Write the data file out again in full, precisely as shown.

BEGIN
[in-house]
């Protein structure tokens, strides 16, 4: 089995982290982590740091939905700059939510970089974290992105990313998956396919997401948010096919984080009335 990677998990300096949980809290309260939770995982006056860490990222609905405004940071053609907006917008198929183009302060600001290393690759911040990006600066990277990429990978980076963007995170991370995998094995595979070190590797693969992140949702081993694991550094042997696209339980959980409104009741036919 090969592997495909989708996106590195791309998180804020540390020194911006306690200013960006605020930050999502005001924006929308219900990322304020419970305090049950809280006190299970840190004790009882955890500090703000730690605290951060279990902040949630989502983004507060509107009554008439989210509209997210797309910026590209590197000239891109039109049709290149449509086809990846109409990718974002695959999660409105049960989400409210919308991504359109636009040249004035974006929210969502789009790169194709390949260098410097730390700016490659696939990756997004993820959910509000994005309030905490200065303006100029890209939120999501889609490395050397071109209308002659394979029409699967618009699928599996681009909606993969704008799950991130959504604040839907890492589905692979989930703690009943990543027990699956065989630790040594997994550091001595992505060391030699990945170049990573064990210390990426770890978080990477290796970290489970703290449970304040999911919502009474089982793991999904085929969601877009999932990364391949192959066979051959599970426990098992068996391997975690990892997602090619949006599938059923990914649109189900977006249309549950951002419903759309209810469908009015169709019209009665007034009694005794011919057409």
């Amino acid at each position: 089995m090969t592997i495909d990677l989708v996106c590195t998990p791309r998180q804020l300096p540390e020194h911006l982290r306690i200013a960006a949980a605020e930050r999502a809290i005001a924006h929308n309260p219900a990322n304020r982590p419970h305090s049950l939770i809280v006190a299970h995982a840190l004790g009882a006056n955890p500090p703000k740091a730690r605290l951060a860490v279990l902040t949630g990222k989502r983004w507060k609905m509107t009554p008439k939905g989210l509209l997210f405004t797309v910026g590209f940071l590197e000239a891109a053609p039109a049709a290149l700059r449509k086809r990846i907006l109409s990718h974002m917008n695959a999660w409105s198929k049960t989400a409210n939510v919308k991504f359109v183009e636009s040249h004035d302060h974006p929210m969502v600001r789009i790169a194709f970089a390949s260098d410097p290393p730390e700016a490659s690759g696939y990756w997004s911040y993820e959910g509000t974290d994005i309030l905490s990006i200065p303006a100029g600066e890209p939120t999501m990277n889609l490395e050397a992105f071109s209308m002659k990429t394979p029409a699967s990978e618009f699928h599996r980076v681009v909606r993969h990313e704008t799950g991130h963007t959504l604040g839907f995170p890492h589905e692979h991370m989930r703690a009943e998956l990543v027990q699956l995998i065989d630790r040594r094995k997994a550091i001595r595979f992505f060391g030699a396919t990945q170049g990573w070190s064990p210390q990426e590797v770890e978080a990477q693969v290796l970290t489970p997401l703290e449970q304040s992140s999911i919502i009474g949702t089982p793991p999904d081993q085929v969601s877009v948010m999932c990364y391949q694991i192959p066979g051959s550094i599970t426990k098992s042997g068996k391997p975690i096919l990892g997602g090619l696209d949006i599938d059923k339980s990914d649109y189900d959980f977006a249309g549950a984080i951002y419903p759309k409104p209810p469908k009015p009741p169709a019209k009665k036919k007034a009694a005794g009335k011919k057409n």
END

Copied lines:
[in-house]
């Protein structure tokens, strides 16, 4: 089995982290982590740091939905700059939510970089974290992105990313998956396919997401948010096919984080009335 990677998990300096949980809290309260939770995982006056860490990222609905405004940071053609907006917008198929183009302060600001290393690759911040990006600066990277990429990978980076963007995170991370995998094995595979070190590797693969992140949702081993694991550094042997696209339980959980409104009741036919 090969592997495909989708996106590195791309998180804020540390020194911006306690200013960006605020930050999502005001924006929308219900990322304020419970305090049950809280006190299970840190004790009882955890500090703000730690605290951060279990902040949630989502983004507060509107009554008439989210509209997210797309910026590209590197000239891109039109049709290149449509086809990846109409990718974002695959999660409105049960989400409210919308991504359109636009040249004035974006929210969502789009790169194709390949260098410097730390700016490659696939990756997004993820959910509000994005309030905490200065303006100029890209939120999501889609490395050397071109209308002659394979029409699967618009699928599996681009909606993969704008799950991130959504604040839907890492589905692979989930703690009943990543027990699956065989630790040594997994550091001595992505060391030699990945170049990573064990210390990426770890978080990477290796970290489970703290449970304040999911919502009474089982793991999904085929969601877009999932990364391949192959066979051959599970426990098992068996391997975690990892997602090619949006599938059923990914649109189900977006249309549950951002419903759309209810469908009015169709019209009665007034009694005794011919057409």
């Amino acid at each position: 089995m090969t592997i495909d990677l989708v996106c590195t998990p791309r998180q804020l300096p540390e020194h911006l982290r306690i200013a960006a949980a605020e930050r999502a809290i005001a924006h929308n309260p219900a990322n304020r982590p419970h305090s049950l939770i809280v006190a299970h995982a840190l004790g009882a006056n955890p500090p703000k740091a730690r605290l951060a860490v279990l902040t949630g990222k989502r983004w507060k609905m509107t009554p008439k939905g989210l509209l997210f405004t797309v910026g590209f940071l590197e000239a891109a053609p039109a049709a290149l700059r449509k086809r990846i907006l109409s990718h974002m917008n695959a999660w409105s198929k049960t989400a409210n939510v919308k991504f359109v183009e636009s040249h004035d302060h974006p929210m969502v600001r789009i790169a194709f970089a390949s260098d410097p290393p730390e700016a490659s690759g696939y990756w997004s911040y993820e959910g509000t974290d994005i309030l905490s990006i200065p303006a100029g600066e890209p939120t999501m990277n889609l490395e050397a992105f071109s209308m002659k990429t394979p029409a699967s990978e618009f699928h599996r980076v681009v909606r993969h990313e704008t799950g991130h963007t959504l604040g839907f995170p890492h589905e692979h991370m989930r703690a009943e998956l990543v027990q699956l995998i065989d630790r040594r094995k997994a550091i001595r595979f992505f060391g030699a396919t990945q170049g990573w070190s064990p210390q990426e590797v770890e978080a990477q693969v290796l970290t489970p997401l703290e449970q304040s992140s999911i919502i009474g949702t089982p793991p999904d081993q085929v969601s877009v948010m999932c990364y391949q694991i192959p066979g051959s550094i599970t426990k098992s042997g068996k391997p975690i096919l990892g997602g090619l696209d949006i599938d059923k339980s990914d649109y189900d959980f977006a249309g549950a984080i951002y419903p759309k409104p209810p469908k009015p009741p169709a019209k009665k036919k007034a009694a005794g009335k011919k057409n």